Finally, if the issuance of options should not be an accounting expense, companies could abandon the difficult task of providing actual goods or services, and instead switch their business activity to merely issuing and selling options directly into the marketplace, generating enormous cash revenue at no accounting expense whatsoever.
Thus, it appears that Mr. Golub has stumbled onto a wonderful perpetual-motion engine for financial activities, one which will allow unlimited revenues and profits to be created out of thin air (or at least blank corporate stock certificates). Perhaps he could now be persuaded to develop a similar mechanical device that would allow us to run our cars without fuel and our lights without electricity.
If so prestigious a financial figure writing in so prestigious a financial publication cannot come up with a better justification for the accounting status quo, then we can safely assume that there is none. It appears likely that anyone who opposes the expensing of stock options is either wittingly or unwittingly endorsing accounting fraud.
This is the point made in another in a series of witheringly effective pieces by the New York Times’ star economic columnist Paul Krugman, appearing in this morning’s edition. Krugman’s piece, attached below, points out that if options costs were properly accounted, Cisco Systems in particular would have had consistent losses over the last decade, a very strange financial basis for a company that at the peak of the Bubble became the world’s most valuable, with market value north of $500 billion.
A plausible case can be made that in recent years, the key technology powering the financial success of most leading Silicon Valley companies had shifted from the microchip or the fiber optic strand to perpetual motion devices.
That such blatant fraud remains widely accepted even after the financial calamities of the past couple of years is a devastating statement about the remarkable and bipartisan corruption of our political system.
This is certainly the conclusion recently drawn by Peter Beinert, editor of the New Republic, in a powerful column pointing out the dishonest policies followed by the so-called “New Democrats,” whose high tech donors would find their corporate profits devastated by honest accounting. The Global Crossing insider option deal that left DNC Chairman Terry McAuliffe a multi-millionaire at the expense of countless ruined small investors falls into much this same category.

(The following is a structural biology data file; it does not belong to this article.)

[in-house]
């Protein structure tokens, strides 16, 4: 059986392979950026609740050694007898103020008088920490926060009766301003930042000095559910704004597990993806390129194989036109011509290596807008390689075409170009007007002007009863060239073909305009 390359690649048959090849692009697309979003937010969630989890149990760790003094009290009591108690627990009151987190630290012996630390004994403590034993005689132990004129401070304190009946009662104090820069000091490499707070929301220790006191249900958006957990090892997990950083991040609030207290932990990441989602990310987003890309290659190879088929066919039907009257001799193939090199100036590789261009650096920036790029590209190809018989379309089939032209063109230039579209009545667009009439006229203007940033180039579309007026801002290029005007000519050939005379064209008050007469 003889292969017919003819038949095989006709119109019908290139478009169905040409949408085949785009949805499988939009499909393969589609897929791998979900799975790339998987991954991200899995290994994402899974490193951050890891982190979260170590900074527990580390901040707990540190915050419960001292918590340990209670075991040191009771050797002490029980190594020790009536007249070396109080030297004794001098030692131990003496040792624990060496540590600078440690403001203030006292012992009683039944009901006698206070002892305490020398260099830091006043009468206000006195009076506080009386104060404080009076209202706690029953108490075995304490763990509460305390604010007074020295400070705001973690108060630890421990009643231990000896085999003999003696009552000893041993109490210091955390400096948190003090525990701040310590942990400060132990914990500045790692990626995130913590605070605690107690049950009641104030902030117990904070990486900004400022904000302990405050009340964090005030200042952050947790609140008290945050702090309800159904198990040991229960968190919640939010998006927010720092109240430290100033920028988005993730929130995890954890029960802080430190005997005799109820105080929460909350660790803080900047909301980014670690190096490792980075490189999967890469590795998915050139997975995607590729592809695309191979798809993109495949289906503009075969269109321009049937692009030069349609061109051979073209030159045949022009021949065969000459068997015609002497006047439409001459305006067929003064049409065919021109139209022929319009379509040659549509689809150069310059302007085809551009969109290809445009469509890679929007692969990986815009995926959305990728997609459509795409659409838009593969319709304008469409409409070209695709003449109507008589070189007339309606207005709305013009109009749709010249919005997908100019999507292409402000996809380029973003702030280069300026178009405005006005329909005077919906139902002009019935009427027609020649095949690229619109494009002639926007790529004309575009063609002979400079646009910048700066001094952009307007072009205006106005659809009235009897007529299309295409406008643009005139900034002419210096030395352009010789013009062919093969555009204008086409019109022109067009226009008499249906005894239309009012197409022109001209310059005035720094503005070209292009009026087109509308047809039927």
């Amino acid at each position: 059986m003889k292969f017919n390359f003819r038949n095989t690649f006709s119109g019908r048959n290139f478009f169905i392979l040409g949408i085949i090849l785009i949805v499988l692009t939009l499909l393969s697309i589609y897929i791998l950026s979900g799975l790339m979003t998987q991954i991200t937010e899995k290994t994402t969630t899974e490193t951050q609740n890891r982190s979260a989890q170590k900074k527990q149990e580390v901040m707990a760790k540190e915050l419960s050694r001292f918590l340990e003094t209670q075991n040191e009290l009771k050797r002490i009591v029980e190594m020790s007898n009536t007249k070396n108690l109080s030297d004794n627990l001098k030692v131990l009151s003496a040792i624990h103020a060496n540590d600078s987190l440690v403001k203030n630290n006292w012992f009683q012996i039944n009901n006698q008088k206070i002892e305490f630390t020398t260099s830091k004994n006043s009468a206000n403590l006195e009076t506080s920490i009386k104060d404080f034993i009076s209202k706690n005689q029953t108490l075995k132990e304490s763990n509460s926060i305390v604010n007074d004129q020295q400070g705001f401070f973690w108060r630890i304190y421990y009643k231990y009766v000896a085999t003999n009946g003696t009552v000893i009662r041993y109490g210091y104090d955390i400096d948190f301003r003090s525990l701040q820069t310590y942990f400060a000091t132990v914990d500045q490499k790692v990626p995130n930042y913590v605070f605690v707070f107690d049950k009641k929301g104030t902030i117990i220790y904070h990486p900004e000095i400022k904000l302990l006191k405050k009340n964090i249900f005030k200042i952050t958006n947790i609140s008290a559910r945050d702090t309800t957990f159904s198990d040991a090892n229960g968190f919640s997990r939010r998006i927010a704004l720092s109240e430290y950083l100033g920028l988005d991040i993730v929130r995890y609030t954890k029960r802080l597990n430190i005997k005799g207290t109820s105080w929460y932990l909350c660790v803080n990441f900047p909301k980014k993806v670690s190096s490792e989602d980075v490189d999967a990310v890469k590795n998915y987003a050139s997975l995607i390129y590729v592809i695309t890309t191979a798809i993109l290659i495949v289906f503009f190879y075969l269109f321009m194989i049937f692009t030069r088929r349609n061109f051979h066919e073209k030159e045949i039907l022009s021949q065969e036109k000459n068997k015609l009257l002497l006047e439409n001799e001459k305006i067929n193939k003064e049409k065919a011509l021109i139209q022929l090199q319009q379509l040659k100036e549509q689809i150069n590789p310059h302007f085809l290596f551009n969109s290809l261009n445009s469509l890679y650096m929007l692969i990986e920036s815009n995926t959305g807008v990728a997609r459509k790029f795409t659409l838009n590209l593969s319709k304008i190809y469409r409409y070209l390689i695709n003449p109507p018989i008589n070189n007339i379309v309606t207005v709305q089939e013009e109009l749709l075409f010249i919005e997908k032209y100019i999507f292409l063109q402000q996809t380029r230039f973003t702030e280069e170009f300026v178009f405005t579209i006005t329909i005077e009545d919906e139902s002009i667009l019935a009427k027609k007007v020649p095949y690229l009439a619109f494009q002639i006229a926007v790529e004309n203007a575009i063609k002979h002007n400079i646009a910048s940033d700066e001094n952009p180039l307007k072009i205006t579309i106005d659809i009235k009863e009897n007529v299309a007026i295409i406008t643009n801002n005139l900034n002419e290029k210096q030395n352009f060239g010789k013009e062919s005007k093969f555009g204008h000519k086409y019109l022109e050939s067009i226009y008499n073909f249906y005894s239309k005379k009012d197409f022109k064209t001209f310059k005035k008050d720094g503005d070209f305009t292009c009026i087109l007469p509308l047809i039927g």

As an individual from a liberal Democratic family background who became a Republican under Reagan, the disgusting behavior of today’s Republicans on issues ranging from “English” to corporate corruption sometimes tempts me to take a second look at the Democratic Party. But what I see there immediately tells me “don’t bother.”
Still, there are areas in which the two parties have some significant differences, notably regarding the long-debated privatization of Social Security, a popular topic among conservatives (and also many “New Democrats”) until the recent market collapse turned the issue into a terrifying political albatross.
Now the basic concept behind this proposal is a sound and reasonable one. There is solid historical evidence that over long periods of time, the returns from equity investments easily outpace those from fixed income instruments, let alone government bonds. I have little doubt that it would be possible to devise a system that simultaneously ensured retirees considerable security together with returns much higher than those of our pay-as-you-go system of transfer payments. But there are many devils in these details.
First, simply allowing our government to invest gigantic social security funds in the stock market would amount to socialization of almost our entire private sector, which–although perhaps tempting to extreme leftists—would be an almost certain disaster. This would turn our capital markets into the pork barrel to end all pork barrels, with all major investment decisions being decided by politics rather than by economic viability. Given the track record of state socialism in the Soviet Union or Eastern Europe, we should avoid the same approach in America.